Author(s): Thomas GP, Dudding TC, Rahbour G, Nicholls RJ, Vaizey CJ
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Abstract AIM: This review aimed to assess the published results of posterior tibial nerve stimulation (PTNS) for faecal incontinence. METHOD: A search was performed of PubMed, MEDLINE and Embase to identify studies describing the clinical outcome of PTNS for faecal incontinence. RESULTS: Thirteen studies were identified. These described the outcome of PTNS for faecal incontinence in 273 patients. Four described transcutaneous PTNS, eight percutaneous PTNS and one compared both methods of PTNS with a sham transcutaneous group. One investigated patients with faecal incontinence and spinal cord injury and another with inflammatory bowel disease. There was marked heterogeneity of the treatment regimens and of the end points used. All reported that PTNS improved faecal incontinence. A > 50\% improvement was reported in episodes of faecal incontinence in 63-82\% of patients. An improvement was seen in urgency (1-5 min). Improvement was also described in the Cleveland Clinic faecal incontinence score in eight studies. Patients with urge and mixed incontinence appear to benefit more than those with passive incontinence. Treatment regimens ranged in duration from 1-3 months. A residual therapeutic effect is seen after completion of treatment. Follow-up ranged from 1-30 months. CONCLUSION: PTNS is effective for faecal incontinence. However, many of the published studies are of poor quality. Comparison between studies is difficult owing to differences in the outcome measures used, technique of PTNS and the timing and duration of treatment. © 2012 The Authors. Colorectal Disease © 2012 The Association of Coloproctology of Great Britain and Ireland.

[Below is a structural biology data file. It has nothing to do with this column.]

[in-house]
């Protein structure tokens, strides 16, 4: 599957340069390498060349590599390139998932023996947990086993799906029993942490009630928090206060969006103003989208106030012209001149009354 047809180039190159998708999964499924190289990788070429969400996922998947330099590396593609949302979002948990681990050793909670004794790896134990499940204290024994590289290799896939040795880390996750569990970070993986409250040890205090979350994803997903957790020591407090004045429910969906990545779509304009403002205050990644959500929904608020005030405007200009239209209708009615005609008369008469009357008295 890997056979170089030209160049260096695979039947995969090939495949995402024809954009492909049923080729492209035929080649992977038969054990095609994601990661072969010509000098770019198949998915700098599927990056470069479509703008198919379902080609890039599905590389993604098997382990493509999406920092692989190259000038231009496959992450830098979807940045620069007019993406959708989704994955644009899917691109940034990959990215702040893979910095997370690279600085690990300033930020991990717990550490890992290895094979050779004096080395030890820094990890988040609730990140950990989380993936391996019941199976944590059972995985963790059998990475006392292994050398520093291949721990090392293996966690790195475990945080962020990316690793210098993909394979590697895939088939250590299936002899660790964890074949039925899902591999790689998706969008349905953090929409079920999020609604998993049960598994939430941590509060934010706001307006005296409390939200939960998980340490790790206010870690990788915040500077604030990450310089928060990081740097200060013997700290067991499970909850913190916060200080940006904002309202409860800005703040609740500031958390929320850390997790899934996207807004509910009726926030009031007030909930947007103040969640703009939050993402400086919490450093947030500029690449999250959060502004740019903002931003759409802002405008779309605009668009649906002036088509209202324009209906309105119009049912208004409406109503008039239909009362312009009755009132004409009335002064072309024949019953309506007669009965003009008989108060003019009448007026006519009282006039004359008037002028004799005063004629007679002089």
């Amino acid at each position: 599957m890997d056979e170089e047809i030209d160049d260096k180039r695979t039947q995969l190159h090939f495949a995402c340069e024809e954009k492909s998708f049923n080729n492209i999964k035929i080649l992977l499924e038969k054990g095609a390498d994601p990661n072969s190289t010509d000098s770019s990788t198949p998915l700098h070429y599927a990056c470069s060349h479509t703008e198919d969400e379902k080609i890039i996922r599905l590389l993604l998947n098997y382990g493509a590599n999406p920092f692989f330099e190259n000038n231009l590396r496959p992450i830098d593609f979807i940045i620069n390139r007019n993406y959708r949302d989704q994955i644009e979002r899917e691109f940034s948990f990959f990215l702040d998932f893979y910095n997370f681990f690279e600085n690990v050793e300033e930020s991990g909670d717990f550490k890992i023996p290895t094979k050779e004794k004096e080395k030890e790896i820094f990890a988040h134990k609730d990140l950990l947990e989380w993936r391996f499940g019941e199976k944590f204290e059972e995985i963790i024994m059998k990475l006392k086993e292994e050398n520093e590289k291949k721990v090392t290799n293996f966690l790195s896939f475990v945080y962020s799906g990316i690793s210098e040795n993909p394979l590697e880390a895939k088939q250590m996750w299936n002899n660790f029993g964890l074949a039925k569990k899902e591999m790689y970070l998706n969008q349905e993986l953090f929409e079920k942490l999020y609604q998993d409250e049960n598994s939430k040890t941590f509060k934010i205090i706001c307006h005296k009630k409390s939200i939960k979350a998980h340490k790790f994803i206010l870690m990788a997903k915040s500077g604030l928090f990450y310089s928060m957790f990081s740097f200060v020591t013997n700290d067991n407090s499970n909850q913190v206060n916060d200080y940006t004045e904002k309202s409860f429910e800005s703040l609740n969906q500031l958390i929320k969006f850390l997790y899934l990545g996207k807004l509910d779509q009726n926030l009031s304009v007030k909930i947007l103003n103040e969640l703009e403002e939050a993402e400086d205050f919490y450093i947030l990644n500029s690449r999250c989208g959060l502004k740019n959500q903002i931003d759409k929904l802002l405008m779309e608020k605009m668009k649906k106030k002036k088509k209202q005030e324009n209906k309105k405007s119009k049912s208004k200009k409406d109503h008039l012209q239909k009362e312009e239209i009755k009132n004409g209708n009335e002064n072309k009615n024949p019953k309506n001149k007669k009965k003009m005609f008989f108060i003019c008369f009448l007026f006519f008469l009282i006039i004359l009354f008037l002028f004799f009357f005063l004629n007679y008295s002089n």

This article was published in Colorectal Dis
and referenced in Journal of Gastrointestinal & Digestive System